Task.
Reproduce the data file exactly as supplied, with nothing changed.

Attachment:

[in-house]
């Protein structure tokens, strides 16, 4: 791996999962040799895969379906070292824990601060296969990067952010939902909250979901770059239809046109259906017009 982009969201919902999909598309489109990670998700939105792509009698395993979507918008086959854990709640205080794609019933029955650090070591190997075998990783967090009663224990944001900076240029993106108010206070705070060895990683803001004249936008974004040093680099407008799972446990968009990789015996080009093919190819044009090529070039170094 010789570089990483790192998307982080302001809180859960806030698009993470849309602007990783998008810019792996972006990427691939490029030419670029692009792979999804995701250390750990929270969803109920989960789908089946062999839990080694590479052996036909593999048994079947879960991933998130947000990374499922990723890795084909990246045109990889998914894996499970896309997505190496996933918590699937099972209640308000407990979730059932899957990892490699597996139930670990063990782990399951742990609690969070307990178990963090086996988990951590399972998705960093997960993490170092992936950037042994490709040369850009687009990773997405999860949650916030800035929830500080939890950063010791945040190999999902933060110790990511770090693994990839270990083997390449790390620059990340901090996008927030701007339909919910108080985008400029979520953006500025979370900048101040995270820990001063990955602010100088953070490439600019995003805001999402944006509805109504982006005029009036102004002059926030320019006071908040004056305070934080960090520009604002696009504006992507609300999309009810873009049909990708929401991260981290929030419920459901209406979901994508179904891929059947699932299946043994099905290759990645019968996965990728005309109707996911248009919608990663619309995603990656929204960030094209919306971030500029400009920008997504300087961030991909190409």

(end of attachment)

[in-house]
């Protein structure tokens, strides 16, 4: 791996999962040799895969379906070292824990601060296969990067952010939902909250979901770059239809046109259906017009 982009969201919902999909598309489109990670998700939105792509009698395993979507918008086959854990709640205080794609019933029955650090070591190997075998990783967090009663224990944001900076240029993106108010206070705070060895990683803001004249936008974004040093680099407008799972446990968009990789015996080009093919190819044009090529070039170094 010789570089990483790192998307982080302001809180859960806030698009993470849309602007990783998008810019792996972006990427691939490029030419670029692009792979999804995701250390750990929270969803109920989960789908089946062999839990080694590479052996036909593999048994079947879960991933998130947000990374499922990723890795084909990246045109990889998914894996499970896309997505190496996933918590699937099972209640308000407990979730059932899957990892490699597996139930670990063990782990399951742990609690969070307990178990963090086996988990951590399972998705960093997960993490170092992936950037042994490709040369850009687009990773997405999860949650916030800035929830500080939890950063010791945040190999999902933060110790990511770090693994990839270990083997390449790390620059990340901090996008927030701007339909919910108080985008400029979520953006500025979370900048101040995270820990001063990955602010100088953070490439600019995003805001999402944006509805109504982006005029009036102004002059926030320019006071908040004056305070934080960090520009604002696009504006992507609300999309009810873009049909990708929401991260981290929030419920459901209406979901994508179904891929059947699932299946043994099905290759990645019968996965990728005309109707996911248009919608990663619309995603990656929204960030094209919306971030500029400009920008997504300087961030991909190409």